maggiekb — 2014-03-24T12:45:34-04:00 — #1
redstarr — 2014-03-24T12:56:05-04:00 — #2
No company that takes a penny from a government agency should have that transaction kept secret. It doesn't matter what product or service it is. It should be easy for the public to see that information.
xzzy — 2014-03-24T13:02:49-04:00 — #3
They can keep that information secret if they agree to stop killing people. Seems like a fair compromise.
sparg_otyebat — 2014-03-24T13:08:34-04:00 — #4
Are they ashamed at what they do or is it just that they don't want their suppliers getting any grief? I see one of my neighboring states, Missouri, is having the same problems of getting their supplies of the pink juice.
miasm — 2014-03-24T13:21:57-04:00 — #5
Given that the process of dying when lethal drugs are administered is so horrifically long and painful, they could do away with all of this secrecy nonsense and get the same effect by just throwing a bunch of stones at the prisoner until dead.
Then they just pick up all the rocks up and put them back in the dirty red box in the corner.
miasm — 2014-03-24T13:23:36-04:00 — #6
pixleshifter — 2014-03-24T13:40:27-04:00 — #7
An article in New Scientist a few months back said that the drugs were supplied by European firms, who were no longer willing to supply. So I'm not sure secrecy would help in that regard.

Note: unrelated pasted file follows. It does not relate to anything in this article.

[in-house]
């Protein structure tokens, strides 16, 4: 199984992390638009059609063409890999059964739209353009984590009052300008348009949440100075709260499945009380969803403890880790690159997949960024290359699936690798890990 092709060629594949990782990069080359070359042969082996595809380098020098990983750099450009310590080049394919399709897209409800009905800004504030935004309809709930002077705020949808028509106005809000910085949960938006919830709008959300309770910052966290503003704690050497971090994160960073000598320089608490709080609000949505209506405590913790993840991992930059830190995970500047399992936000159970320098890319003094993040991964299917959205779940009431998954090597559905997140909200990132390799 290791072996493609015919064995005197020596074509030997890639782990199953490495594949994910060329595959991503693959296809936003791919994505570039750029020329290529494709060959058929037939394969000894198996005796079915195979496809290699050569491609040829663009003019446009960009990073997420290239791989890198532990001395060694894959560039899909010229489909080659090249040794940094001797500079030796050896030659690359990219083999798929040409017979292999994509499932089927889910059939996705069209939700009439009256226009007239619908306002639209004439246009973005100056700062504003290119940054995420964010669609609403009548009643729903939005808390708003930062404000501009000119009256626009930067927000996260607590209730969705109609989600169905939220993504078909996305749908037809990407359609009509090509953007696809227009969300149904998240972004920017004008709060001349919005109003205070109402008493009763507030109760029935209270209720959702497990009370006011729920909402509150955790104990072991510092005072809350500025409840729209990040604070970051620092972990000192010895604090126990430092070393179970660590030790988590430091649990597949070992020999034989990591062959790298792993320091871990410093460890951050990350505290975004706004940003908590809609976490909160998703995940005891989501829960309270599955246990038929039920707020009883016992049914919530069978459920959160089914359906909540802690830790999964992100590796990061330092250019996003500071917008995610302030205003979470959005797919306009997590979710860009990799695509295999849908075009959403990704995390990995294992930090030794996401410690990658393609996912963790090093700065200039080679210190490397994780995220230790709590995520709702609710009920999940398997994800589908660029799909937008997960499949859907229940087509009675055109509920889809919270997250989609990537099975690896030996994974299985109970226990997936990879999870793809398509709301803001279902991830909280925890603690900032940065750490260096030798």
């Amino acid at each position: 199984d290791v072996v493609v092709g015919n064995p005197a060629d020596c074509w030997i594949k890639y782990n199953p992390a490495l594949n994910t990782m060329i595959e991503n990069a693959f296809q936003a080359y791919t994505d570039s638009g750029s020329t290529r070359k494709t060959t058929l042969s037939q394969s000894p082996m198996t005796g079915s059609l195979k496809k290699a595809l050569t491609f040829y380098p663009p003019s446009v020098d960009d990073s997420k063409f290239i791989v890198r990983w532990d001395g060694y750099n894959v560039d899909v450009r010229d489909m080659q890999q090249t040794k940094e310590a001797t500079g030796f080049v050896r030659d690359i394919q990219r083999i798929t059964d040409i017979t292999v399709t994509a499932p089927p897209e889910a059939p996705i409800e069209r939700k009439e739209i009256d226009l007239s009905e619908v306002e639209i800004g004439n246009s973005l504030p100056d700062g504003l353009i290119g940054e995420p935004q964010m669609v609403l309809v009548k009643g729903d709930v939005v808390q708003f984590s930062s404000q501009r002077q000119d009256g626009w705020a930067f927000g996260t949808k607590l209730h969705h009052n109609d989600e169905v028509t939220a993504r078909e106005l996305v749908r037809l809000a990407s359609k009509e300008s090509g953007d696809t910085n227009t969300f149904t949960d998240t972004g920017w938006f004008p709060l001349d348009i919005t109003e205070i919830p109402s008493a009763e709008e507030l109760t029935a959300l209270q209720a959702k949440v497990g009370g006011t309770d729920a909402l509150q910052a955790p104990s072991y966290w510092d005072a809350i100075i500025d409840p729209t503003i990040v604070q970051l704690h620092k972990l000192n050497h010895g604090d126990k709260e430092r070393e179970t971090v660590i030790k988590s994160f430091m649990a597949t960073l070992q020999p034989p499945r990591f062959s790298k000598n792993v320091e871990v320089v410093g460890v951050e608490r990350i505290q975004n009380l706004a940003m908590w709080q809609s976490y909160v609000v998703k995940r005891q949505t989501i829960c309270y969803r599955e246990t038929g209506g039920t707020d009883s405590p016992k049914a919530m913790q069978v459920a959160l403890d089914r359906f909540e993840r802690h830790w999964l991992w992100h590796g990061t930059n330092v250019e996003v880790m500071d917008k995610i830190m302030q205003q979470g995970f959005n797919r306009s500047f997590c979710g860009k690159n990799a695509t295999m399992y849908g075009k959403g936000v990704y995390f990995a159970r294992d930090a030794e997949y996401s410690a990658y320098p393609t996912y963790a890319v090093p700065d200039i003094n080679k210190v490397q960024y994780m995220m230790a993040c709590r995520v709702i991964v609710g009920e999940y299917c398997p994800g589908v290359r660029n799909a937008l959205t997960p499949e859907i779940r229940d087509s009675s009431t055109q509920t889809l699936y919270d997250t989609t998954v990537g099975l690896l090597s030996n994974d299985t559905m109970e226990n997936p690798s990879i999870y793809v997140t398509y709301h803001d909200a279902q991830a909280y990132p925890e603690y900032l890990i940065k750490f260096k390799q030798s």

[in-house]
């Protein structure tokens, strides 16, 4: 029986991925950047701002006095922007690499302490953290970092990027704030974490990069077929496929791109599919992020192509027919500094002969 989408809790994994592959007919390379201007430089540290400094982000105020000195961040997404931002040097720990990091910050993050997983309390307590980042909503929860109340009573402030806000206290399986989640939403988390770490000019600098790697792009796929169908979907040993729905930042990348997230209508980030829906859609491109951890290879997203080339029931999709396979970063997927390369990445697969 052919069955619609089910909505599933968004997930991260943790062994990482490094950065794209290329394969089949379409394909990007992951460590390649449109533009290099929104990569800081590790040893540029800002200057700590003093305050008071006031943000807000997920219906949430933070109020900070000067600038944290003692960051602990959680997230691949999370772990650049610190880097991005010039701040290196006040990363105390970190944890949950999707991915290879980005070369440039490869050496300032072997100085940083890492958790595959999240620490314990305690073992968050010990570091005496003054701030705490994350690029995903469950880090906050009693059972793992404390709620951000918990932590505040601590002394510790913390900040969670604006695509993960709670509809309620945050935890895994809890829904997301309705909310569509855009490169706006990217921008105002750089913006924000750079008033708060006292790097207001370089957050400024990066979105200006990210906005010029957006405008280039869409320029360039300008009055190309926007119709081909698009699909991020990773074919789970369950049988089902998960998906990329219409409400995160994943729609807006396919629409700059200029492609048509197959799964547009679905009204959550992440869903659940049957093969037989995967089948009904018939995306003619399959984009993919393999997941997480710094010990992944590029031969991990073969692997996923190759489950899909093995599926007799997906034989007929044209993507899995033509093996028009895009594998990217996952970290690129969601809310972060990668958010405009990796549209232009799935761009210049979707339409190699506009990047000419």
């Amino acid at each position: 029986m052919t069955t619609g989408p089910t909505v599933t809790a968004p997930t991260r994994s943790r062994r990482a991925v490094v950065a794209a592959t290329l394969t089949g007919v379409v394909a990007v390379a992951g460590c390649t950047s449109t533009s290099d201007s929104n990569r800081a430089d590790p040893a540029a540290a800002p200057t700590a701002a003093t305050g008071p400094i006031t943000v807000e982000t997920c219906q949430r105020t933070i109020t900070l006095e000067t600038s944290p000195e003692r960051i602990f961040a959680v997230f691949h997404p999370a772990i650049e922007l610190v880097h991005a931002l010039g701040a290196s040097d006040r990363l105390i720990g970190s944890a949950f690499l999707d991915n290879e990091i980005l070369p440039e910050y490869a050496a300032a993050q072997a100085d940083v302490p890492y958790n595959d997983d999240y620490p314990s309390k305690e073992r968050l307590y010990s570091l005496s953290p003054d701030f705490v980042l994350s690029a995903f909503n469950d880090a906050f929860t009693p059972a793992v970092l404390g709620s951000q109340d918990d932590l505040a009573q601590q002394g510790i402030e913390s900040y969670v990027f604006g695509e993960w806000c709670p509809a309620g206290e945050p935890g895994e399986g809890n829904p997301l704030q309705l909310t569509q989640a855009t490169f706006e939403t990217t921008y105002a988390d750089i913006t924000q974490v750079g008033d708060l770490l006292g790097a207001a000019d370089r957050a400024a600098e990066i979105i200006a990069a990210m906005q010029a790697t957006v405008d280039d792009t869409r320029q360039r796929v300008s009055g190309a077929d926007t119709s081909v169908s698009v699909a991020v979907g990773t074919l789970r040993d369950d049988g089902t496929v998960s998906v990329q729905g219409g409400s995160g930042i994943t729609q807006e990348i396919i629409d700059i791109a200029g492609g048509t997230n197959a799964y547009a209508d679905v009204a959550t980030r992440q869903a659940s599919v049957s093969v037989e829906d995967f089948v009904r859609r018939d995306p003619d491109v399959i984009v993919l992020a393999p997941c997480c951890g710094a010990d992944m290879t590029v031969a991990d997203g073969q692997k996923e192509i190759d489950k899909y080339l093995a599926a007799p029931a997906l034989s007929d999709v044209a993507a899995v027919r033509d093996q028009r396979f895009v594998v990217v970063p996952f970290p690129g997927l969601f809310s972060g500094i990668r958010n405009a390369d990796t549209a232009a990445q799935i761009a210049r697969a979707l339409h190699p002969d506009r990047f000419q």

And let's face it, a humane lethal injection would be a massive heroin shot.
davide405 — 2014-03-24T13:42:06-04:00 — #8
The bill seems to be aimed at rather narrow band of morality.
The companies that:
- on a conscientious basis refused to supply Alabama with certain drugs because they would likely be used for executions, but...
- would be willing to supply those drugs if it could be done in secret
I know that corporations in general have a reputation of being soulless, profit-generating, legal fictions, but the pair of conditions for which this law seems tailored are nearly mutually exclusive.
I am opposed to capital punishment for a whole host of reasons, but I continue to be surprised at how squeamish we (in the US) are about the method, given that there remains sufficient (thankfully waning) support for the deed itself (state sponsored killing) to continue.